I tried to level the movement as best I could from front to back…and we ended up with about a .0005” change from front to back. Side to side we had a .01” drop from right to left (mostly due to the .02” shim). But now that I think about it, we could have created that angle in the lathe chuck too. Anyhow, in the mill head we used a 1” dia. aluminum mandrel with a piece of 400 grit Trizact (a 3M product) super-glued to it. All the cutting is done dry – we tried lubricant, but it didn’t work…maybe it would if the lubricant was flowing over the material during the entire cutting process…but we just experimented w/ spraying a bit on our practice brass discs just to see how it worked.
With each pass, you are scratching about a ½” wide surface area of the movement…then, when you move over the 2.5mm and make a second pass, the stripe is created. Does that make sense? This is one thing we found out when we were doing our practice runs. I initially thought since the movement was angled, a perfect 2.5mm strip would be laid down w/ each pass…but that’s not the case…the “stripe” is easily ½” wide, then you simply put an edge one it w/ each pass. And there you go...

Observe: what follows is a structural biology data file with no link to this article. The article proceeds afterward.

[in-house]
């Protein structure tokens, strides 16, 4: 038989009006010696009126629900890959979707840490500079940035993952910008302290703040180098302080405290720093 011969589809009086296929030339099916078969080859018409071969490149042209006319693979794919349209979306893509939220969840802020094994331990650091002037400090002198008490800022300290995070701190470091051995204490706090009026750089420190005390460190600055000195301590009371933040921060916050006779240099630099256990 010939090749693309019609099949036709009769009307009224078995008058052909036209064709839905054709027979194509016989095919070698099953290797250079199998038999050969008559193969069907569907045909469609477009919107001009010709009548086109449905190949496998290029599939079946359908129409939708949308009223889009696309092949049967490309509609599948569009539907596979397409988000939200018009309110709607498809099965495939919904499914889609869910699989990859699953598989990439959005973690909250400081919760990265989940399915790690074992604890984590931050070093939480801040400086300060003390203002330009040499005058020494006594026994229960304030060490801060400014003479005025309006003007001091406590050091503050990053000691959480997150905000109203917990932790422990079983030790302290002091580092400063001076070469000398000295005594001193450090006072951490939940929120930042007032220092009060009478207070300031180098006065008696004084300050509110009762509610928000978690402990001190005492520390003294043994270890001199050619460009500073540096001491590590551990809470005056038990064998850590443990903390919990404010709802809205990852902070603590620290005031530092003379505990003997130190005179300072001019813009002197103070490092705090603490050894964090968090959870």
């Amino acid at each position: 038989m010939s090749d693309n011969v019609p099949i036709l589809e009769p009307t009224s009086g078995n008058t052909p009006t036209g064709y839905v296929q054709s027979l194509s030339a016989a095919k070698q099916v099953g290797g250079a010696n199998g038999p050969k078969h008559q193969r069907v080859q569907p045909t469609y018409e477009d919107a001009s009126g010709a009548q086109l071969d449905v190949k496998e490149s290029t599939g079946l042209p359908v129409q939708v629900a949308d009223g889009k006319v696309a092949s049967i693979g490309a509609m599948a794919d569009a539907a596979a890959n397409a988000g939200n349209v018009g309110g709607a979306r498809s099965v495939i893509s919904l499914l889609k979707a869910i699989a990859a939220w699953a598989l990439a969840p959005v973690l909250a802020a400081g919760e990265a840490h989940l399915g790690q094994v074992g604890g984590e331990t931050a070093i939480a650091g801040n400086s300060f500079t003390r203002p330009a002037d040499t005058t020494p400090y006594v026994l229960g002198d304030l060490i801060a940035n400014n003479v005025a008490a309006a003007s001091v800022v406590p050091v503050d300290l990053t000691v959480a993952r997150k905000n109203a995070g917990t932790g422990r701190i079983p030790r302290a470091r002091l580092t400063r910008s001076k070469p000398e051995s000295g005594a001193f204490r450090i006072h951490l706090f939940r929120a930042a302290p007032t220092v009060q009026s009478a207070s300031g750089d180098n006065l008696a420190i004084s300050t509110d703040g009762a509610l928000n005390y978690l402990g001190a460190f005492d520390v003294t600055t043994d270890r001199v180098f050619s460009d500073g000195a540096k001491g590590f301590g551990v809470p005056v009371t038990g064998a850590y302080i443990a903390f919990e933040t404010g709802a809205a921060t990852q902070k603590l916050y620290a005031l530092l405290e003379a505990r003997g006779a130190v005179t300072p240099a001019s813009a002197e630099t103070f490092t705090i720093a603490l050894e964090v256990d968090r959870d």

A couple of updates to the striping process. You need to make sure that you have as close to perfect of an edge on your mandrel. I'm currently working on a few more pieces and found that as I replaced the Trizact, the edge of the mandrel was getting a bit beat up. Also, I wasn't taking the time to perfectly trim the Trizact to the mandrel. And the result was...well, the result was nothing but crap. Take a look...this is how NOT to stripe a movement.
Once we straightened the edge of the mandrel and took care to match the edge of the Trizact with the mandrel, the stripes turned out perfectly.